Three Unusual Places Where you will Find Beacons

There has been quite a buzz around the prospects of Bluetooth-enabled miniature devices. There are numerous cases of beacon deployments by retailers and other businesses. Even Let’s Talk Payments has published numerous articles about beacons. We have talked about beacon-enabled mobility, developments in adoption of the technology and even the scope of beacons in payments.

Regarding practical scenarios, usually we witness beacons being deployed at entrances and exits of venues and on some walls inside stores. But beacons can be found in unexpected places. Some unique cases show surprising use of beacons:


Universal Display, a prominent mannequin supplier, founded a technology firm called Iconeme. Iconeme recently launched VM Beacon, which enables information to be sent to devices up to 50 meters away. Iconeme’s beacons are being put inside mannequins, and the firm’s white-label app displays information about the clothing product displayed physically using beacon-fitted mannequins.

This enables retailers, using Universal Display’s mannequins, to send alerts to customers who are simply passing by and do not even enter the stores. Universal Display is leveraging its wide retail client base to deploy Iconeme’s technology in the stores of Hawes & Curtis, House of Fraser, Bentalls and other popular brands.

Here is an illustration depicting Iconeme’s beacons:

As people who like shop windows, we looked at ways of embracing what we do and bringing it to the 21st century and creating something that could work with both brick and mortar shops and online, said Jonathan Berlin, Iconeme co-founder and managing director at Universal Display, in a press release. If used in the right way, it’s incredibly beneficial for the retailer. If you’re smart and you deliver something that is user-friendly, educational and practical, it is a great item for consumers to have.

Shopping Carts

Carrefour, the multinational retail-chain operator, and Nisa, a convenience-store group, have piloted the beacon technology across their stores. The beacons are attached to shopping carts and baskets to track shoppers’ in-store movement. The deployment has been carried out in three Carrefour locations in Madrid and three Nisa stores in London. Also, beacons attached to the ceiling work in sync with those on shopping carts. The location data collected by the beacons is transmitted to a cloud-based back-end server for analysis.

Merchants can gain insights into the overall time shoppers spend in the store and also which particular product aisles are attracting more shoppers. The data is collected anonymously, but an app is to be launched to gain more insights into individual shopper. With the beacons attached to shopping carts and baskets, the system can track customers without requiring a dedicated app or smartphone.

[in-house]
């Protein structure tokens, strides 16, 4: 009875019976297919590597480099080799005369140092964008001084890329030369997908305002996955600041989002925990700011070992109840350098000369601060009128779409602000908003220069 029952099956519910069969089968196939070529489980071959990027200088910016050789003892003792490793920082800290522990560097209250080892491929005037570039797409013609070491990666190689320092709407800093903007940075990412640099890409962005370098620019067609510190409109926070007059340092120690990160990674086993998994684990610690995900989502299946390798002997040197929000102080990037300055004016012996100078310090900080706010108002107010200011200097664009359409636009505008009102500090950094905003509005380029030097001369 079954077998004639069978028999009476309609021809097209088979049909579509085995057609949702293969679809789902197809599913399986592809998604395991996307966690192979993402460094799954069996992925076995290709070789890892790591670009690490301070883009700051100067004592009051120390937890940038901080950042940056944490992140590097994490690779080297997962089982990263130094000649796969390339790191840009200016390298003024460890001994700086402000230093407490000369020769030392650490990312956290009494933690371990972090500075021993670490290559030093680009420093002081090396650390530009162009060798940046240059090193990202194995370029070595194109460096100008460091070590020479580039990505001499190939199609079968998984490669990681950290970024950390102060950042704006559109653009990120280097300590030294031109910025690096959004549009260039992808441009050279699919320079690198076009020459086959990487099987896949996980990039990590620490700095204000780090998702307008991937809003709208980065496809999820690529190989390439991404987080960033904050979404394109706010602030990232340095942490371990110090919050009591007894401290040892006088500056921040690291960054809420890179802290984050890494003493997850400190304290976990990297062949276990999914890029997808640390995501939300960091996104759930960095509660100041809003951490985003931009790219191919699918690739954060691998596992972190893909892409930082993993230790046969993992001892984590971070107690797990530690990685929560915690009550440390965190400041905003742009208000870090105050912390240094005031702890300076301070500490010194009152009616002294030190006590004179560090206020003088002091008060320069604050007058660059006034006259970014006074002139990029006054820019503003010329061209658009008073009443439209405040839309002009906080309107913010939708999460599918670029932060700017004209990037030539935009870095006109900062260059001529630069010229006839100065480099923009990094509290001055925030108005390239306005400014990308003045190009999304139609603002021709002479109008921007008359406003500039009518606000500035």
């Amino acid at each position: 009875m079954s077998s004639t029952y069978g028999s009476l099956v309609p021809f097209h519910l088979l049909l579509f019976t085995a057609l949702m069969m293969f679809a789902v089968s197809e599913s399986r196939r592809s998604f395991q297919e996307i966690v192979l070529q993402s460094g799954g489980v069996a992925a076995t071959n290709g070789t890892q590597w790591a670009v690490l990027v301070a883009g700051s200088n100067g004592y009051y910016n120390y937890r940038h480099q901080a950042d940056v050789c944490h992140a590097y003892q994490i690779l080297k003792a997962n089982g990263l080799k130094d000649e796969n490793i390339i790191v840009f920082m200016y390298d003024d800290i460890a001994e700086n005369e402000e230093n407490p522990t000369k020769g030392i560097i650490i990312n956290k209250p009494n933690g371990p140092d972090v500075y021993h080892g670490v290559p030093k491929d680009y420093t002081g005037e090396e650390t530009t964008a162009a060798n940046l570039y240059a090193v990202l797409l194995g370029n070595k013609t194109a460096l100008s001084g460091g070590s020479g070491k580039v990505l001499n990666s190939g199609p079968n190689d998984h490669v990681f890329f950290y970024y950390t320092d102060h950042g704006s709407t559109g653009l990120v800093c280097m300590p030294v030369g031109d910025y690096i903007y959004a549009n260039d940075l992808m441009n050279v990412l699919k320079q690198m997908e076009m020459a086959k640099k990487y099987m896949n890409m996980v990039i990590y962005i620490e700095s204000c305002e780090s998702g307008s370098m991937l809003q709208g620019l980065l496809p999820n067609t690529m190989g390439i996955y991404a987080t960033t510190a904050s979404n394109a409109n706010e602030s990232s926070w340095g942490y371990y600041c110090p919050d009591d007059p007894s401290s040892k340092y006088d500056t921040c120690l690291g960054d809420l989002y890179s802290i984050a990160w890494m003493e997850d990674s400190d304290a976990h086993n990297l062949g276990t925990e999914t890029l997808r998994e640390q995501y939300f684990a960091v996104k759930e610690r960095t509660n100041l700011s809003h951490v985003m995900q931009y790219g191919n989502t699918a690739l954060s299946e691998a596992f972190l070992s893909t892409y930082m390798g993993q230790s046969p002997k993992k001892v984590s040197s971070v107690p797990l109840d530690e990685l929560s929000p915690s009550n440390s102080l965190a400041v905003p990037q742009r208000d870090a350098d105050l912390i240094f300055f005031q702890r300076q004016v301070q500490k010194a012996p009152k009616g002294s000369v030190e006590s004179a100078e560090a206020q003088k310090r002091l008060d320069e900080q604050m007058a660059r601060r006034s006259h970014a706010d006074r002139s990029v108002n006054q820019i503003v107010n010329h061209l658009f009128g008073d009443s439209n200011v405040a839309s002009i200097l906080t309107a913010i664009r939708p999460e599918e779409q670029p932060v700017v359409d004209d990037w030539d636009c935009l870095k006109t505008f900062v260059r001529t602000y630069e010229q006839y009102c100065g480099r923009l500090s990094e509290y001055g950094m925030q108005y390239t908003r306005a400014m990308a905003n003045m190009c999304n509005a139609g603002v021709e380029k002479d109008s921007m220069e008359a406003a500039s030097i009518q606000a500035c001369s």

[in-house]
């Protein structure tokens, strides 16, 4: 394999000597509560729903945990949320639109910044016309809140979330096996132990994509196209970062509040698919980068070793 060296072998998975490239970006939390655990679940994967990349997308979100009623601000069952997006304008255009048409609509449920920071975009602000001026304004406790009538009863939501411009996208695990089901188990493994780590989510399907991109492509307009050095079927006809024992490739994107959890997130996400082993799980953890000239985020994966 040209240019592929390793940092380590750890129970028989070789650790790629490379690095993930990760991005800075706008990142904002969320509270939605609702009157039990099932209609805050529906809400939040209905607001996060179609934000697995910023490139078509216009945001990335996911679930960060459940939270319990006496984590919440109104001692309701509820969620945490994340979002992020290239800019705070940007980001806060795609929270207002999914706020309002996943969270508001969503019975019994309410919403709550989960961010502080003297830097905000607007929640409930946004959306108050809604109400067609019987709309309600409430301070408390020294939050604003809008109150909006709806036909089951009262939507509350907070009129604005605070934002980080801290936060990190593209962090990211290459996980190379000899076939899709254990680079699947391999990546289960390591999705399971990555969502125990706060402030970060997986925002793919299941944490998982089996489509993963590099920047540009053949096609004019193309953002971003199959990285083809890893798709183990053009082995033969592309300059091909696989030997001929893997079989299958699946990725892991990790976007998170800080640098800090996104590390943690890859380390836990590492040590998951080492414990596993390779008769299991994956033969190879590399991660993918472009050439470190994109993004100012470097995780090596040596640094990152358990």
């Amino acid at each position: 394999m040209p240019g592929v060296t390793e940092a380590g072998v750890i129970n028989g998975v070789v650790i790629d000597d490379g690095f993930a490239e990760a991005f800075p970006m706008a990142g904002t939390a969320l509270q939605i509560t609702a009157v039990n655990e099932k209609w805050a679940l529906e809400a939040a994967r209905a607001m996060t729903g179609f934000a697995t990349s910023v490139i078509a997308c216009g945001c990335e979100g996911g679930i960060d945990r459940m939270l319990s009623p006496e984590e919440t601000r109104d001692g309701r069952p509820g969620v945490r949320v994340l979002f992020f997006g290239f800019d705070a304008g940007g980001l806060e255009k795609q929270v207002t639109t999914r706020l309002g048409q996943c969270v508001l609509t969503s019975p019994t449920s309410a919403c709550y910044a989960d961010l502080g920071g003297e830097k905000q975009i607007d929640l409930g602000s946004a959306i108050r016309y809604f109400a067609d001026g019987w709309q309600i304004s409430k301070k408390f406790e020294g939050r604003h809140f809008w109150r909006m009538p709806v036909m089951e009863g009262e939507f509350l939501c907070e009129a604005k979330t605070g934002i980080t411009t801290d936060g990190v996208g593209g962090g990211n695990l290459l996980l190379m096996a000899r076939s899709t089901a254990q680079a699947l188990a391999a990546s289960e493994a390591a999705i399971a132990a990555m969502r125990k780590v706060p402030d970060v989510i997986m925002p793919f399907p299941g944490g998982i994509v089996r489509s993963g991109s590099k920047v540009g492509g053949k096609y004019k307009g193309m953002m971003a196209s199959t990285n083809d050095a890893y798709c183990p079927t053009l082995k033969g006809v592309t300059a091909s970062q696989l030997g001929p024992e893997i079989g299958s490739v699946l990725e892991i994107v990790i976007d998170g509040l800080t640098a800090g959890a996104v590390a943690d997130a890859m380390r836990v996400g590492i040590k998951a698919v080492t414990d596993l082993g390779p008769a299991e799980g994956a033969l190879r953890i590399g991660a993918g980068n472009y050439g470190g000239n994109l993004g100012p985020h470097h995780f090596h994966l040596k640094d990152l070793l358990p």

Here is an illustration depicting how shoppers are monitored in the store:

The beacon technology for these stores has been provided by Proximus, whichplans to offer beacon-based solutions as part of retailers’ loyalty programs. The solutions you find out there in the market today are either based on a WiFi signal, so you need the consumer to have their WiFi on, or iBeacons, which are very popular nowadays, said Proximus CEO Jorge Bueno, in a press release. But with an iBeacon solution, you need the consumer to download an app and use that app, and that is quite a difficult thing to do. We wanted to be completely independent from all of the interaction with the customer so the customer doesn’t have to do anything to change their habits. Changing the habits of a customer is very, very hard so we tried to adapt our technology so that there is zero customer interaction, a 100% rate of valuable information.


Grolsch, the Dutch beer brand, is running a unique coupon-code promotion, MovieUnlocker, in which Bluetooth beacons are placed inside bottle caps. When Grolsch drinkers open beer bottles, they can sync the beacon inside the cap with their phone or laptop to unlock a free movie to watch. The technology, developed by Heads and Hands, transmits a radio signal from the beacon to a server with a previously registered serial number. Once a connection has been established, the drinker can pick a film to receive.

Each beacon is protected by a sticker that blocks transmission until the bottle is opened, ensuring that the movie has not been claimed or lost before reaching consumers. When a bottle is opened, the beacon sends a signal to a device with a previously registered serial number, and if these match, users can digitally unlock a movie of their choice.

Here is an illustration showing the Grolsch promotion:

The caps are compatible with modern phones equipped with next-generation Bluetooth connectivity. In a press release, Aleksandr Semenov, CEO of Heads and Hands, said: We were aware of a current campaign being carried out in Russia by Grolsch that allows consumers to enter promotional codes found on its bottles in to its partners websites. This enables people to access a movie for free. We liked this idea, but thought we could make the process a whole lot easier. So, we developed this new ‘one-touch’ technology for the bottles in order to facilitate the transaction in a single step.

With the upgrade in levels of beacon technology, beacons are getting cheaper by the day and an array of possible use cases are developing, such as work-force management and asset management, showing the industry the power the beacon technology possesses.